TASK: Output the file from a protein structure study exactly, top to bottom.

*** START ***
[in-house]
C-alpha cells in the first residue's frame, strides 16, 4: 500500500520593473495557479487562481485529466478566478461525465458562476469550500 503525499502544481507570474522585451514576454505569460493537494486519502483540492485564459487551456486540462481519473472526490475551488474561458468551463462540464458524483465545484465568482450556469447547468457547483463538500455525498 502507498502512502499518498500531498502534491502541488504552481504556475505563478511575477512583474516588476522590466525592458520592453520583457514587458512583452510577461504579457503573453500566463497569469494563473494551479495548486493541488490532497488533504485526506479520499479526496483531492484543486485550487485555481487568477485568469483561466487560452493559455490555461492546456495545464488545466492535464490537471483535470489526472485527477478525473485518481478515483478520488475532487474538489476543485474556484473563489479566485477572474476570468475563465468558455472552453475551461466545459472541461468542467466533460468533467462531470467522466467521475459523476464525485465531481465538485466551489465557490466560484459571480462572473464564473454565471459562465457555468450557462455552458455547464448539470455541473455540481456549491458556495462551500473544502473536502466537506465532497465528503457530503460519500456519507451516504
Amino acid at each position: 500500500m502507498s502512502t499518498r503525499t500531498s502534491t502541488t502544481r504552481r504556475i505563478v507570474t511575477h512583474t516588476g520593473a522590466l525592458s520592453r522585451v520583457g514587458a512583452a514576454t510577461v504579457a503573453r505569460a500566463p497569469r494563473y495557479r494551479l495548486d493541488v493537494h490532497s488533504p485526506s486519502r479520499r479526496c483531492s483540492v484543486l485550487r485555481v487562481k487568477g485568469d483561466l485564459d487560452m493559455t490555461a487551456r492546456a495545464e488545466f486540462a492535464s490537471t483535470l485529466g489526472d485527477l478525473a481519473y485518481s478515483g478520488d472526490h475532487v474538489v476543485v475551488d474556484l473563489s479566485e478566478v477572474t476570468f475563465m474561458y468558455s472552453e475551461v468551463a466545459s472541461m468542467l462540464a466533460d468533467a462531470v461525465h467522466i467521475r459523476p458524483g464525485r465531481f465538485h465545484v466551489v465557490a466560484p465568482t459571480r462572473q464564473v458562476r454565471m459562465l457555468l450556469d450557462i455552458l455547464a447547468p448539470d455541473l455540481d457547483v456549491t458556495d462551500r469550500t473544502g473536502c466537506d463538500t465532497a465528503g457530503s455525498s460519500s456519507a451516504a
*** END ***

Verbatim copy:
[in-house]
C-alpha cells in the first residue's frame, strides 16, 4: 500500500520593473495557479487562481485529466478566478461525465458562476469550500 503525499502544481507570474522585451514576454505569460493537494486519502483540492485564459487551456486540462481519473472526490475551488474561458468551463462540464458524483465545484465568482450556469447547468457547483463538500455525498 502507498502512502499518498500531498502534491502541488504552481504556475505563478511575477512583474516588476522590466525592458520592453520583457514587458512583452510577461504579457503573453500566463497569469494563473494551479495548486493541488490532497488533504485526506479520499479526496483531492484543486485550487485555481487568477485568469483561466487560452493559455490555461492546456495545464488545466492535464490537471483535470489526472485527477478525473485518481478515483478520488475532487474538489476543485474556484473563489479566485477572474476570468475563465468558455472552453475551461466545459472541461468542467466533460468533467462531470467522466467521475459523476464525485465531481465538485466551489465557490466560484459571480462572473464564473454565471459562465457555468450557462455552458455547464448539470455541473455540481456549491458556495462551500473544502473536502466537506465532497465528503457530503460519500456519507451516504
Amino acid at each position: 500500500m502507498s502512502t499518498r503525499t500531498s502534491t502541488t502544481r504552481r504556475i505563478v507570474t511575477h512583474t516588476g520593473a522590466l525592458s520592453r522585451v520583457g514587458a512583452a514576454t510577461v504579457a503573453r505569460a500566463p497569469r494563473y495557479r494551479l495548486d493541488v493537494h490532497s488533504p485526506s486519502r479520499r479526496c483531492s483540492v484543486l485550487r485555481v487562481k487568477g485568469d483561466l485564459d487560452m493559455t490555461a487551456r492546456a495545464e488545466f486540462a492535464s490537471t483535470l485529466g489526472d485527477l478525473a481519473y485518481s478515483g478520488d472526490h475532487v474538489v476543485v475551488d474556484l473563489s479566485e478566478v477572474t476570468f475563465m474561458y468558455s472552453e475551461v468551463a466545459s472541461m468542467l462540464a466533460d468533467a462531470v461525465h467522466i467521475r459523476p458524483g464525485r465531481f465538485h465545484v466551489v465557490a466560484p465568482t459571480r462572473q464564473v458562476r454565471m459562465l457555468l450556469d450557462i455552458l455547464a447547468p448539470d455541473l455540481d457547483v456549491t458556495d462551500r469550500t473544502g473536502c466537506d463538500t465532497a465528503g457530503s455525498s460519500s456519507a451516504a